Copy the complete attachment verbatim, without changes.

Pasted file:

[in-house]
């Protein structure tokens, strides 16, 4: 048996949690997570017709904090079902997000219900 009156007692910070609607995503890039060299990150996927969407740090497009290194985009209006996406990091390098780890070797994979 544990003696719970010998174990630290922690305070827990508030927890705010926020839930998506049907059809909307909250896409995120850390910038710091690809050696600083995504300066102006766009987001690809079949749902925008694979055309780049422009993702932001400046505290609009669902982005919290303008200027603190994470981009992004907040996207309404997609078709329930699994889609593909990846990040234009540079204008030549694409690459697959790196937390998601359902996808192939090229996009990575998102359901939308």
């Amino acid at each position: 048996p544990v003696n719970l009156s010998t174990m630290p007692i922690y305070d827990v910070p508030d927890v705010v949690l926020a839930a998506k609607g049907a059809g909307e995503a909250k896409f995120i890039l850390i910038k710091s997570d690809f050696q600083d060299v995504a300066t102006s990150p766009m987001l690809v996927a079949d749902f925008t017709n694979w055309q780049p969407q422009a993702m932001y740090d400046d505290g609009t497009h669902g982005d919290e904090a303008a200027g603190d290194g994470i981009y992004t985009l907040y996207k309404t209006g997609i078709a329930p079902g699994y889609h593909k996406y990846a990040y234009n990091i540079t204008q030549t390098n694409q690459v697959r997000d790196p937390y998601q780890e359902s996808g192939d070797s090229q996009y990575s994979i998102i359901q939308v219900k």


[in-house]
């Protein structure tokens, strides 16, 4: 048996949690997570017709904090079902997000219900 009156007692910070609607995503890039060299990150996927969407740090497009290194985009209006996406990091390098780890070797994979 544990003696719970010998174990630290922690305070827990508030927890705010926020839930998506049907059809909307909250896409995120850390910038710091690809050696600083995504300066102006766009987001690809079949749902925008694979055309780049422009993702932001400046505290609009669902982005919290303008200027603190994470981009992004907040996207309404997609078709329930699994889609593909990846990040234009540079204008030549694409690459697959790196937390998601359902996808192939090229996009990575998102359901939308």
């Amino acid at each position: 048996p544990v003696n719970l009156s010998t174990m630290p007692i922690y305070d827990v910070p508030d927890v705010v949690l926020a839930a998506k609607g049907a059809g909307e995503a909250k896409f995120i890039l850390i910038k710091s997570d690809f050696q600083d060299v995504a300066t102006s990150p766009m987001l690809v996927a079949d749902f925008t017709n694979w055309q780049p969407q422009a993702m932001y740090d400046d505290g609009t497009h669902g982005d919290e904090a303008a200027g603190d290194g994470i981009y992004t985009l907040y996207k309404t209006g997609i078709a329930p079902g699994y889609h593909k996406y990846a990040y234009n990091i540079t204008q030549t390098n694409q690459v697959r997000d790196p937390y998601q780890e359902s996808g192939d070797s090229q996009y990575s994979i998102i359901q939308v219900k």